Recovery supports convoys during travel
Spc. Jerry E. Howe, a driver with the 3666th Support Maintenance Company recovery team out of Phoenix, 541st Combat Sustainment Support Battalion, 15th Sustainment Brigade, 13th Sustainment Command (Expeditionary) and a Peoria, Ariz., native, performs preventive maintenance checks and services before a mission March 20 at Contingency Operating Base Taji, Iraq.

CONTINGENCY OPERATING BASE TAJI, Iraq - Recovery Soldiers travel with convoys throughout Iraq, supporting units should vehicles break down during their mission.
The Soldiers of the 3666th Support Maintenance Company recovery team out of Phoenix, 541st Combat Sustainment Support Battalion, 15th Sustainment Brigade, 13th Sustainment Command (Expeditionary), rely on vital communications equipment to do their jobs and keep vehicles moving.
Cpl. Tony R. Sanchez, the truck commander on the wrecker recovery team with the 3666th SMC and a Phoenix native, said he makes sure all communications work prior to leaving for any mission.
"Our equipment has to be working," said Sanchez. "That equipment could (save) either your life or your (truck commander's) life."


Sgt. James V. Locke, a ground radio repairman with the 3666th SMC and a Gilbert, Ariz., native, said it is his job to make sure all equipment is ready for recovery when leaving for missions.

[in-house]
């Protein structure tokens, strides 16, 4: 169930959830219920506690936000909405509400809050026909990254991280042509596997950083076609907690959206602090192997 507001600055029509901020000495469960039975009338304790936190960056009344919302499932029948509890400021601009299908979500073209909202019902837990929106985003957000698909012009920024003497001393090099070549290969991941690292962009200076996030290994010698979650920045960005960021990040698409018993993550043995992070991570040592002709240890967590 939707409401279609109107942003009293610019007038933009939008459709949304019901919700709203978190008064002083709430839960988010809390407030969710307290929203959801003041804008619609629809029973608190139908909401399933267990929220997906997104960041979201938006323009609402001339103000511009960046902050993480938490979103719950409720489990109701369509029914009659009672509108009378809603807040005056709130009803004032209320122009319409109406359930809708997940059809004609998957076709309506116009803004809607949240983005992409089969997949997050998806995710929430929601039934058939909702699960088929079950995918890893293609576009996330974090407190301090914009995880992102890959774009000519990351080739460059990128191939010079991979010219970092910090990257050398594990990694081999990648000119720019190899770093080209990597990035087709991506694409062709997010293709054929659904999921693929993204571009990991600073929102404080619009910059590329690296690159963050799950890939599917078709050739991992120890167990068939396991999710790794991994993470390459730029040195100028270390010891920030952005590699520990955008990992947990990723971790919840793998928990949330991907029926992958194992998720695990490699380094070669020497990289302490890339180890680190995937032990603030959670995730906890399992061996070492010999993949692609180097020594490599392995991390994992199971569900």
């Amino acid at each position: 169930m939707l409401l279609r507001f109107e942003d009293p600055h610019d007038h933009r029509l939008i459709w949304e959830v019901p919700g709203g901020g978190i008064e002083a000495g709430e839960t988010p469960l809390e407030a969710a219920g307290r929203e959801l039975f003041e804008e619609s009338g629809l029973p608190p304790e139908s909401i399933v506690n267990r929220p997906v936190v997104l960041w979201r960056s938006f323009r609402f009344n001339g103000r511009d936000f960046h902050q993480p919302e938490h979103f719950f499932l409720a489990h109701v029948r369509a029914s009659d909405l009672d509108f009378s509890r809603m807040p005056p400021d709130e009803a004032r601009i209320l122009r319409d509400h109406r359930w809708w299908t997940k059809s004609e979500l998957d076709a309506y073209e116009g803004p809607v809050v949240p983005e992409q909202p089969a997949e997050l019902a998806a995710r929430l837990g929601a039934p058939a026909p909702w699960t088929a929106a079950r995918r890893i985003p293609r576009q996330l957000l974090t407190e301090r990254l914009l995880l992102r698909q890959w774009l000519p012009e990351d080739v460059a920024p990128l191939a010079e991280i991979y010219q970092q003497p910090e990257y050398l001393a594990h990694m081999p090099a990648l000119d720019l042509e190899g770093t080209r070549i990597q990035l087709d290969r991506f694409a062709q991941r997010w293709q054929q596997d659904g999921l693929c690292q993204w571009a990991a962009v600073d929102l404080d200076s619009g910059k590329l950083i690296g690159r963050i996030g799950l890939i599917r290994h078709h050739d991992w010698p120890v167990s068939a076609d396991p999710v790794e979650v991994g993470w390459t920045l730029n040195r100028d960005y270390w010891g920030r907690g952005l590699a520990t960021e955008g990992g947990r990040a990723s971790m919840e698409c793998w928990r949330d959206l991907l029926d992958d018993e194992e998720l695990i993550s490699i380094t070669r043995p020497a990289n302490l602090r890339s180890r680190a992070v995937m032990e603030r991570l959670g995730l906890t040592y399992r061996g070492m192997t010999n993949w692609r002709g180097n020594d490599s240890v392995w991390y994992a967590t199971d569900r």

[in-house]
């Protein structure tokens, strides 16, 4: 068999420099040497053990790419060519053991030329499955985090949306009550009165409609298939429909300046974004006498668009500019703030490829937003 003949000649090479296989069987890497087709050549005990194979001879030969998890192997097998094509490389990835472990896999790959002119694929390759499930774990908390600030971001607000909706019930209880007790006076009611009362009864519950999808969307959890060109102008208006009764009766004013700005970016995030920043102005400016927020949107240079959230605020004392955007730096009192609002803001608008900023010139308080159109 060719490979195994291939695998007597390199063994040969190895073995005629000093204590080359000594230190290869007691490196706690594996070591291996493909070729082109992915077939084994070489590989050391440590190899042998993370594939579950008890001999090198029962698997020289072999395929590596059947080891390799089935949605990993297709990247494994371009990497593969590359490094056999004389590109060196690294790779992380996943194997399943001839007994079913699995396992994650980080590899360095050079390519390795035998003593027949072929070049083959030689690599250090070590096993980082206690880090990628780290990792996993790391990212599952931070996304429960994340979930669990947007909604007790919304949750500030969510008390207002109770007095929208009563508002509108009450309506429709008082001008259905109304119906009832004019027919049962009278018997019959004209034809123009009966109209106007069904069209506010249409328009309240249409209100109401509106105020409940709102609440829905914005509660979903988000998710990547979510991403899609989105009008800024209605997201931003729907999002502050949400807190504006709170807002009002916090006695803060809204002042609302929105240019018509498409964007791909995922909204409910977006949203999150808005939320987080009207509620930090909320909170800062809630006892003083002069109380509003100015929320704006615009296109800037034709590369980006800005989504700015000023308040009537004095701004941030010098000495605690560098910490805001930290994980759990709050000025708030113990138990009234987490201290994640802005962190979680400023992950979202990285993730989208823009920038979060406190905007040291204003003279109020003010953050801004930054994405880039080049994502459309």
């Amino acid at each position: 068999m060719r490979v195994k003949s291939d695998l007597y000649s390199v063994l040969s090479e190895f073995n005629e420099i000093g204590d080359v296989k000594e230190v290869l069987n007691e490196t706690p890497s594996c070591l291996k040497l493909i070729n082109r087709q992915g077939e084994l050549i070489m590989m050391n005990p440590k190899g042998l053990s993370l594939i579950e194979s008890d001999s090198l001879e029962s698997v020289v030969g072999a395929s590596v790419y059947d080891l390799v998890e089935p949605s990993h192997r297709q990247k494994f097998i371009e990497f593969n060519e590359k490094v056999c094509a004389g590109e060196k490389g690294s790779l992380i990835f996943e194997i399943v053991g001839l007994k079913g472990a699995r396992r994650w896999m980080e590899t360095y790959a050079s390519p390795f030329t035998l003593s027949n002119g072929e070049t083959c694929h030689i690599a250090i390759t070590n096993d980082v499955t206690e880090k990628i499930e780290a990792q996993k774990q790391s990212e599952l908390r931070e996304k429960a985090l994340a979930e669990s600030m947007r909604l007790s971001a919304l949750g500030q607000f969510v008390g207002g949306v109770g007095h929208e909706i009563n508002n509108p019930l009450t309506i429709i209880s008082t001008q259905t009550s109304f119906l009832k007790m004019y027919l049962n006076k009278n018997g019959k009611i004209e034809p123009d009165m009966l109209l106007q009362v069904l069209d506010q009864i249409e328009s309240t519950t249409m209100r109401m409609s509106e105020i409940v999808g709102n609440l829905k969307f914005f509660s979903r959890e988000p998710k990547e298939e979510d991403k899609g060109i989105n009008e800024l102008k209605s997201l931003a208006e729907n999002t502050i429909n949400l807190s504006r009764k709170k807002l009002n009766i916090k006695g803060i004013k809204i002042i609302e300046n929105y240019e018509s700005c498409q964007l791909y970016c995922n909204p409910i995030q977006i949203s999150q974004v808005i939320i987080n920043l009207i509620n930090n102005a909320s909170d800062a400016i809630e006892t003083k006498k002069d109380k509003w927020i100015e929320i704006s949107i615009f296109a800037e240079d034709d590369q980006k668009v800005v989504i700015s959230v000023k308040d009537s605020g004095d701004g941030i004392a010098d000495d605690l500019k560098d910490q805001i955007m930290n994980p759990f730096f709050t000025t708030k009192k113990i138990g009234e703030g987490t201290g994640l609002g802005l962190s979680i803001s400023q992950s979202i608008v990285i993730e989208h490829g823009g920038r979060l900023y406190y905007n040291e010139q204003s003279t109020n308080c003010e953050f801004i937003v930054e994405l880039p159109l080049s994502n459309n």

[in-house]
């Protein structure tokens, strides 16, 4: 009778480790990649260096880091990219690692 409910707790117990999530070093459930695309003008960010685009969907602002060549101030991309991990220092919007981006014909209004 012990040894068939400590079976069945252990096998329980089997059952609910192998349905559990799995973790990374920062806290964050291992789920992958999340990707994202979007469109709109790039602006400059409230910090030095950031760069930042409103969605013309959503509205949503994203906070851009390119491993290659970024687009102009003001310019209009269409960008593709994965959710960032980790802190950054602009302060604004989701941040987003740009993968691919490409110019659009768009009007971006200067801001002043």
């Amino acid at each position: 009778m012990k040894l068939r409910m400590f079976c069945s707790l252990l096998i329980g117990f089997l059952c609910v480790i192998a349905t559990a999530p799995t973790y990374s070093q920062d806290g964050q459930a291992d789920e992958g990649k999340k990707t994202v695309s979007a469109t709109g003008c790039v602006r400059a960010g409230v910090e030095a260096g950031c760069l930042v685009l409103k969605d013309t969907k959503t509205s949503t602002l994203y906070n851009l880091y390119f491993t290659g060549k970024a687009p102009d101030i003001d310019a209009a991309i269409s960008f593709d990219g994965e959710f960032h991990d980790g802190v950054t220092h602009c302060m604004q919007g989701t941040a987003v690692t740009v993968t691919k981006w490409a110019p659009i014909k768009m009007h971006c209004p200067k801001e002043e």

"I do routine testing and very simple maintenance," he said. "I check the systems three times before they leave."
These checks are necessary because the vehicles bounce on rough roads, and the systems can come loose at times.
Staff Sgt. John W. Haro, the recovery operations noncommissioned officer in charge with the 3666th SMC and a Mesa, Ariz., native, said the team's job is to provide recovery support for logistics convoys so food, mail and other supplies make it to Soldiers throughout Iraq.
"Everything that we need has to move by air or by truck," said Haro.


Spc. Jerry E. Howe, a driver with the 3666th SMC recovery team and a Peoria, Ariz., native, said if vehicles break down during a convoy, they try to fix them on the spot. Flat tires, hoses and wires can be fixed quickly, but if a problem occurs that cannot, they hook the vehicle up and tow it to its final destination.
"You have to stay on your toes," said Howe.
Haro said their mission is of the upmost importance because, without them, vehicles could become stuck in Iraqi traffic or at checkpoints and face the dangers of improvised explosive devices.


"We have performed 131 missions with no accidents," he said. "My Soldiers have been exposed to IED explosions, small arms fire, and have come away with minor injuries. These guys have gone out there and have towed (heavy equipment transport) systems, they have towed (Mine-Resistant, Ambush-Protected vehicles), they've towed just about every type of truck that is out there on the convoys and they've done it quickly, efficiently and have received praise from several convoy commanders."

Page last updated Mon March 29th, 2010 at 02:32